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Next steps and what is holding you back?

1137 Views 16 Replies 10 Participants Last post by  Zasterz
After a long hiatus, I have been back taking lessons and playing/practicing fairly consistently for 2.5 years or so now. Thus far, my lessons have focused on the fundamental aspects of sound production and technique like tone, articulation, time, support, etc. I feel fairly comfortable/confident with the progress made in those areas and I am at a point where I get compliments on my sound/tone at jam sessions. Have been working on soloing as well: guide tone lines / voice leading and targeting notes, ascending vs descending vs flat lines, sparse vs dense phrasing, scalar vs intervallic, call and response, using space, syncopation, etc. and feel like I am getting a decent handle on the horizontal aspects of creating coherent diatonic melodic lines.

However, I am far from satisfied with my playing. I feel like my solos all sound kinda similar and lacking in feeling. I am not using much embellishment like glissandos, bends, approach notes, enclosures, turnarounds, vibrato, etc. that add emotional nuance and use of devices like color notes, substitutions, and outside playing that add tension and harmonic complexity.

My teacher has told me he is against teaching anything pattern-based such as ii-V-I or pentatonic patterns and licks, but I just don't see how you can get around the use of them to some degree, if only to allow you to go on autopilot for a bit while your mind thinks of what to play next. He arrived at this conclusion after having drilled patterns and licks extensively himself, so I can see why one would eventually feel the need to move away from a rigid approach. However, now I am feeling that my current approach is holding me back, and I just don't see my mind and fingers reaching the level where all these aspects are being incorporated coherently on the fly, producing hip 16th note lines at 150bpm over complex changes.

So my question is what should I be focusing on next? Continue with the same teacher, go to a different teacher, or go buy ChadLB's packages and shed patterns and licks? Do I focus on general technique, or should I be working on applying to a specific piece of music?

Obviously if I could do all of the above, I would, but a job and family means one thing at a time.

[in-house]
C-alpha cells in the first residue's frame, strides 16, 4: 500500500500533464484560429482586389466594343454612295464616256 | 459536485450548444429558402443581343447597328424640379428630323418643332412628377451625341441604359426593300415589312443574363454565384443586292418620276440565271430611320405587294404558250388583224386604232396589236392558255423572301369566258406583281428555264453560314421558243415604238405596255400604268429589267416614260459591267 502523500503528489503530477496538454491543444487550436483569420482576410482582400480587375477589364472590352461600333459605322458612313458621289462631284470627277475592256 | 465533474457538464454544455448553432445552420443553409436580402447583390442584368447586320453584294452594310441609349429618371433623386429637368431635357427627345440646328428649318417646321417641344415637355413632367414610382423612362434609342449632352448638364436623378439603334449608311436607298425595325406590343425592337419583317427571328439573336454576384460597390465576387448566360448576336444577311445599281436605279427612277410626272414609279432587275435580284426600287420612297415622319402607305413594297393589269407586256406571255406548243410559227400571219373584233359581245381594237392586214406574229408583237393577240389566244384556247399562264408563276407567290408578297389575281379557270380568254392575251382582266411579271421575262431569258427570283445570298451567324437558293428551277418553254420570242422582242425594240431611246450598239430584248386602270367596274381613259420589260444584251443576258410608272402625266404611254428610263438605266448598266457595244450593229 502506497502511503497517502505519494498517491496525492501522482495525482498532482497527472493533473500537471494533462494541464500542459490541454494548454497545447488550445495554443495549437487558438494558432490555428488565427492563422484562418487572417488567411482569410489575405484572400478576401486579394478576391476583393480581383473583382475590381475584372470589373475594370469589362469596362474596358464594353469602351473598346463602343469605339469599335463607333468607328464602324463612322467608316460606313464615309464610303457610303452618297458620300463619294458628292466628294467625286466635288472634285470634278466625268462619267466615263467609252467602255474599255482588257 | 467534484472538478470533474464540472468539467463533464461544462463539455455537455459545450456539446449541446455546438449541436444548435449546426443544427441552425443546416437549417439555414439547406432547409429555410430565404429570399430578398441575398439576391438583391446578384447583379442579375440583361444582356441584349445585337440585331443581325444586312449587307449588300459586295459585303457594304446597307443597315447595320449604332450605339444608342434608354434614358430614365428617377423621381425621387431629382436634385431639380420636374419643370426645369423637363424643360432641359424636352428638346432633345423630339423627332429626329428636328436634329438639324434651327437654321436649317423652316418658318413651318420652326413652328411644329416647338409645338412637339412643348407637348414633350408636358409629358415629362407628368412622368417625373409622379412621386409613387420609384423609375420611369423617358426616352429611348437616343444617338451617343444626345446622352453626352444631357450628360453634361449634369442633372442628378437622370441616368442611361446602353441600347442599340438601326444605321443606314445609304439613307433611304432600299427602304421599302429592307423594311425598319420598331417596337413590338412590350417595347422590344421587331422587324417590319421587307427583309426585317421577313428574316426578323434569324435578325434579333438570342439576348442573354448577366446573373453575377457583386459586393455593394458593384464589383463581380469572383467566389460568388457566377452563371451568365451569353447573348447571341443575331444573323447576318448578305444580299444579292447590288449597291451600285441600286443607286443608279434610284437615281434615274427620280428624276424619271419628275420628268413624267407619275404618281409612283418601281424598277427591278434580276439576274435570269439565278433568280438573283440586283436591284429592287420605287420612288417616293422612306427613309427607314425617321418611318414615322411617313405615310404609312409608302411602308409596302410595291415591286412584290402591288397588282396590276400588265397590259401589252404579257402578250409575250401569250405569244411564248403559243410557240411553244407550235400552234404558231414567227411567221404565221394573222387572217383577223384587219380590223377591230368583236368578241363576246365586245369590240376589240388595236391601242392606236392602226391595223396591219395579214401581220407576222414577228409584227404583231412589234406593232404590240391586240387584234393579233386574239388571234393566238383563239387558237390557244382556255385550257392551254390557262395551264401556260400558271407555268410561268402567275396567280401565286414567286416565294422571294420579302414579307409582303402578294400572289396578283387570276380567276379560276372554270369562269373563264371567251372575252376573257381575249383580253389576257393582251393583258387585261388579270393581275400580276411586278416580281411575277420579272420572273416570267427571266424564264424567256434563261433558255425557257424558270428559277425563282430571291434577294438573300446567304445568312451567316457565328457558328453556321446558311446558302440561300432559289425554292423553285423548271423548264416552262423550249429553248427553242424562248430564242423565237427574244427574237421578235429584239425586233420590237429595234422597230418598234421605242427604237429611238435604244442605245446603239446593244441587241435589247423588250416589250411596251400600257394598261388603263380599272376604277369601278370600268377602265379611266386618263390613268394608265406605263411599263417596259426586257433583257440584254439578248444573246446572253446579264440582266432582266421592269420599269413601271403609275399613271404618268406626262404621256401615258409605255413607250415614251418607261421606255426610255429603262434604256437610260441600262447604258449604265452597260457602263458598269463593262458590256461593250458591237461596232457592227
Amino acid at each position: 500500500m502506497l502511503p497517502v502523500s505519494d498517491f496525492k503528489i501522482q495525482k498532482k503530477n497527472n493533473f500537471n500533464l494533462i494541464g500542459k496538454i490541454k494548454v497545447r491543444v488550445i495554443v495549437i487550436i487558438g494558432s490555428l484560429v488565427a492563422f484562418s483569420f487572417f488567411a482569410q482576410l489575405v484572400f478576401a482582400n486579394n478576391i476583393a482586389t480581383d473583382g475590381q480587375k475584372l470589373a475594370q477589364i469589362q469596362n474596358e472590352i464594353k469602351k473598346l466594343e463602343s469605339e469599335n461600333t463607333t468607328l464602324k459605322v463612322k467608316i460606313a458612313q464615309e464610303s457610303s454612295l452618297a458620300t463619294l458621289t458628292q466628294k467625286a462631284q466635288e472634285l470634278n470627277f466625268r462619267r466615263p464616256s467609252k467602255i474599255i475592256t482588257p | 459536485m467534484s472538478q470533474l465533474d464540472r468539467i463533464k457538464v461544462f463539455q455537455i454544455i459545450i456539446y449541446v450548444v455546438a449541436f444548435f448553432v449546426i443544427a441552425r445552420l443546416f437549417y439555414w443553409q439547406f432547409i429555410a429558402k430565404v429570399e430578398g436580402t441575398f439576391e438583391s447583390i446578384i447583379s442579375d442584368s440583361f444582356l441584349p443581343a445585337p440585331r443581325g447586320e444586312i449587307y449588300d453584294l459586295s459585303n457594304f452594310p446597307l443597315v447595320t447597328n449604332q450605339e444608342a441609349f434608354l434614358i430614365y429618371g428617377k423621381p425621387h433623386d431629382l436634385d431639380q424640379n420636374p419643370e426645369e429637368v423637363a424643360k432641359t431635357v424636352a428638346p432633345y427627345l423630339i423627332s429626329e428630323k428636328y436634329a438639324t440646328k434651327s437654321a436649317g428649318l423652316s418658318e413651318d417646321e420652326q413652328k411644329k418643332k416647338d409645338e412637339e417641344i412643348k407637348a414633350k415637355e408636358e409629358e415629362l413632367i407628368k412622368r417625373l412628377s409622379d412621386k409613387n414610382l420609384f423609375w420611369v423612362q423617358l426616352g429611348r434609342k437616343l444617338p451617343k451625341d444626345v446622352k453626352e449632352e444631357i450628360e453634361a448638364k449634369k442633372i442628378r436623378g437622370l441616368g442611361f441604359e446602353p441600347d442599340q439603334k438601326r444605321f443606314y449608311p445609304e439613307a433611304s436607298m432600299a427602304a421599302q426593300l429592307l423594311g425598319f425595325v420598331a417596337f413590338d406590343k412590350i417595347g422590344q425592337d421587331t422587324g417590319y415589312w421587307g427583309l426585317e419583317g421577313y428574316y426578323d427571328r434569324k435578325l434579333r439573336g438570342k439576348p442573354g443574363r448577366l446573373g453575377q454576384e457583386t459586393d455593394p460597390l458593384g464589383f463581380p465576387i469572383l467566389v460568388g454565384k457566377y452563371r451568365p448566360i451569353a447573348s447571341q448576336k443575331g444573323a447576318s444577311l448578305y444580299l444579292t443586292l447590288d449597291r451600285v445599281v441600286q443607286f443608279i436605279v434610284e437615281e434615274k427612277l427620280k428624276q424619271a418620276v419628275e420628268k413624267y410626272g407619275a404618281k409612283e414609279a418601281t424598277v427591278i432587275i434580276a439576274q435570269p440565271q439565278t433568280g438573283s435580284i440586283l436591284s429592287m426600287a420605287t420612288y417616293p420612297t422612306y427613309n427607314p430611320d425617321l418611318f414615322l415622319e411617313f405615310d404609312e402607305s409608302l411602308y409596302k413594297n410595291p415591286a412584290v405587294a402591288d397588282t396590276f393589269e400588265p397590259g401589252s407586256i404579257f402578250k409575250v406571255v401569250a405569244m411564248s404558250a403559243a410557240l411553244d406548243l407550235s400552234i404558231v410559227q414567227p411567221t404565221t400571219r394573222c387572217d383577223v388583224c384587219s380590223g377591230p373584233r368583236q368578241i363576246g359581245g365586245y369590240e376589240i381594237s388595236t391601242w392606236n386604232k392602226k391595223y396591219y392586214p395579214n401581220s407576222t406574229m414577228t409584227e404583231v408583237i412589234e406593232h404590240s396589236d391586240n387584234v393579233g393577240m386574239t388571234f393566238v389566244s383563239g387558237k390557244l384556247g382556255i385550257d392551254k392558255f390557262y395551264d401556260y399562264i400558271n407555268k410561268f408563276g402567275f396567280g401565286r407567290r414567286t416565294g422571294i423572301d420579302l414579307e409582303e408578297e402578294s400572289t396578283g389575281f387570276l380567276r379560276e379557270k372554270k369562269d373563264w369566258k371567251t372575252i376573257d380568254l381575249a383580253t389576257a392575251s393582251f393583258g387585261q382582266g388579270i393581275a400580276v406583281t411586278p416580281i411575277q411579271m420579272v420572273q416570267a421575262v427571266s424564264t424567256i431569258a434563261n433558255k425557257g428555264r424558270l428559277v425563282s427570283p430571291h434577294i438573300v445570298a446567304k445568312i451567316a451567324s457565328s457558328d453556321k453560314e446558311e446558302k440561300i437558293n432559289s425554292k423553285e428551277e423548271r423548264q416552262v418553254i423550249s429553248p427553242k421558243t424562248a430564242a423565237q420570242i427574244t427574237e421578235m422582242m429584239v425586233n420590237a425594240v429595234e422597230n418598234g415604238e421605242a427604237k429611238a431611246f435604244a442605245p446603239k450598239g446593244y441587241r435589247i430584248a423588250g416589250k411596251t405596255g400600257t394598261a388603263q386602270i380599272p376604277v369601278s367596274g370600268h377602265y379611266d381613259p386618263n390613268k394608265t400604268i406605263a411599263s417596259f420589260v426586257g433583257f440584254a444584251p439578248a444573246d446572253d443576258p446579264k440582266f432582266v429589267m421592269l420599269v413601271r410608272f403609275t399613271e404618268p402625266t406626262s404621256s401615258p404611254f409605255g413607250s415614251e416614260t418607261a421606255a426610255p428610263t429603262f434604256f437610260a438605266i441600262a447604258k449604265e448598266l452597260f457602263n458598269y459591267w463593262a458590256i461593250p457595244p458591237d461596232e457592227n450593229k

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I've transcribed a few solos off records (albeit simple ones by Miles) that are at my level of playability, and I record and transcribe all my teacher's solos (that I like) from the lessons. I'm totally tuned into the subtle nuances and can replicate them to some extent, but it still feels like I am performing written music and it hasn't really translated into my soloing in any authentic way.
I guess it is like asking how van Gough why did you use this color and brushstroke on this sunflower petal, but not on this other petal? Even if I understood the answer, and imitated a bunch of his paintings, where would that get me? My frustration seems to come from my limited vocabulary, yet also feeling constrained by the idiom and wanting to avoid re-hashing cliches.
So, after having played a standard number hundreds of times, how do you keep things fresh and interesting? How do you structure your approach to a solo? Do you have a framework of cadences over the changes and kind of fill in the gaps? How do you approach your practicing for a piece? Do you "compose" a solo then refine it over time or do you try something new and different each time? When you go to a practice session, what do you hope to accomplish?
When I listen to people who’s soloing I like I listen for what I think they had to practice to get to that level. So if I hear a cool repeated pattern in different keys. I think. They must have worked on that. Or if the phrasing is amazing. Same thing. How did they work on that aspect. First of all don’t get frustrated. We all are slugging our way to better. It takes. Time and focused practicing. Second of all. Be clear on what. “ better “ means. For me better might mean. Using all the ranges of the horn. Or using less inflection s and relying on basic tone. Or adding whole tones or diminished or altered sounds to my solos. So here’s what I’d do. Go to your iPhone or music list of sax guys you like. Listen to 10 different artists and answer the question of why did I buy this persons music. What do I like about it ?? That will point you to what you like to hear others do and maybe next steps for yourself. Every completed house starts with one brick. Then you build slowly. I ( at 68 and playing for 45 years ) still take sax. Flute and sometimes keyboard/ singing lessons. I also signed up for Eric Marie thanks artist wirks site. So I’m getting plenty of next steps from better players than me. I personally prefer a live teacher to a website instruction site. I like the relationship side of music. Just me. Good luck. Your post is a great one. That truly is the problem we all face daily. What don’t I like about my playing and what am I going to do about it systematically to make better.
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I’ve been taking lessons from Chad and he’s fantastic!
Whatever works. K
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